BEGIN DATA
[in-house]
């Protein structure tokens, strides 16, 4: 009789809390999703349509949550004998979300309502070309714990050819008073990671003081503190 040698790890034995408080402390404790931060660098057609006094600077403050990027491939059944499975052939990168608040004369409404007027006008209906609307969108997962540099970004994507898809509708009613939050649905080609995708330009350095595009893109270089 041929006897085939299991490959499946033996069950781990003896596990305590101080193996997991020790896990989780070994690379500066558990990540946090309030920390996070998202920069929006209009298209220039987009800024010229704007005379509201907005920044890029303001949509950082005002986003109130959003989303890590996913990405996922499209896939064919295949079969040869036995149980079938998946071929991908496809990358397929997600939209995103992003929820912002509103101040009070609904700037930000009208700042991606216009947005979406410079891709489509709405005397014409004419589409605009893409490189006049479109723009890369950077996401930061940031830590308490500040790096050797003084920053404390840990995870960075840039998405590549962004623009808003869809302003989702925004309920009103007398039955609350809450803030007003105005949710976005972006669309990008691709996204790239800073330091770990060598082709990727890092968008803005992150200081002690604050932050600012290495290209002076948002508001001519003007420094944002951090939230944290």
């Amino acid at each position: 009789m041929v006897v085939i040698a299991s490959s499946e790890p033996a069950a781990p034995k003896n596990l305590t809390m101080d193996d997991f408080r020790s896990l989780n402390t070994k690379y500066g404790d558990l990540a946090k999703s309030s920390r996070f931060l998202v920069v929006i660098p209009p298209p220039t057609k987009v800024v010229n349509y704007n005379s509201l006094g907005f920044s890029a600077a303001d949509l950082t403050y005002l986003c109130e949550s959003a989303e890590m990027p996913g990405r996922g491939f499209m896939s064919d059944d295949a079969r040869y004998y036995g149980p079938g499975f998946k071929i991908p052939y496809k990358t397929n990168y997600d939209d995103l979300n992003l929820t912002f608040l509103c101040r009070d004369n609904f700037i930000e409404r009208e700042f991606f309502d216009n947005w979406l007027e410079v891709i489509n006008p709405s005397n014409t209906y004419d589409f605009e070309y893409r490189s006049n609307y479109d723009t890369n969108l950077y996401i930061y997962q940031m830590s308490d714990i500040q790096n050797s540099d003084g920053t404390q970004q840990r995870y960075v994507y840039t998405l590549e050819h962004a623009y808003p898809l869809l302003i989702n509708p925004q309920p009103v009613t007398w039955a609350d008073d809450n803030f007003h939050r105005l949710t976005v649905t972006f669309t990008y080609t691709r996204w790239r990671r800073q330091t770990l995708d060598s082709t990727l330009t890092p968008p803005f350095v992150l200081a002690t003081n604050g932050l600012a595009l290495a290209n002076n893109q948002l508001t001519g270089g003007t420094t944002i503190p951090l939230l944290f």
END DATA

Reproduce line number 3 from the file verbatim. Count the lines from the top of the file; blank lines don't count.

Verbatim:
């Amino acid at each position: 009789m041929v006897v085939i040698a299991s490959s499946e790890p033996a069950a781990p034995k003896n596990l305590t809390m101080d193996d997991f408080r020790s896990l989780n402390t070994k690379y500066g404790d558990l990540a946090k999703s309030s920390r996070f931060l998202v920069v929006i660098p209009p298209p220039t057609k987009v800024v010229n349509y704007n005379s509201l006094g907005f920044s890029a600077a303001d949509l950082t403050y005002l986003c109130e949550s959003a989303e890590m990027p996913g990405r996922g491939f499209m896939s064919d059944d295949a079969r040869y004998y036995g149980p079938g499975f998946k071929i991908p052939y496809k990358t397929n990168y997600d939209d995103l979300n992003l929820t912002f608040l509103c101040r009070d004369n609904f700037i930000e409404r009208e700042f991606f309502d216009n947005w979406l007027e410079v891709i489509n006008p709405s005397n014409t209906y004419d589409f605009e070309y893409r490189s006049n609307y479109d723009t890369n969108l950077y996401i930061y997962q940031m830590s308490d714990i500040q790096n050797s540099d003084g920053t404390q970004q840990r995870y960075v994507y840039t998405l590549e050819h962004a623009y808003p898809l869809l302003i989702n509708p925004q309920p009103v009613t007398w039955a609350d008073d809450n803030f007003h939050r105005l949710t976005v649905t972006f669309t990008y080609t691709r996204w790239r990671r800073q330091t770990l995708d060598s082709t990727l330009t890092p968008p803005f350095v992150l200081a002690t003081n604050g932050l600012a595009l290495a290209n002076n893109q948002l508001t001519g270089g003007t420094t944002i503190p951090l939230l944290f």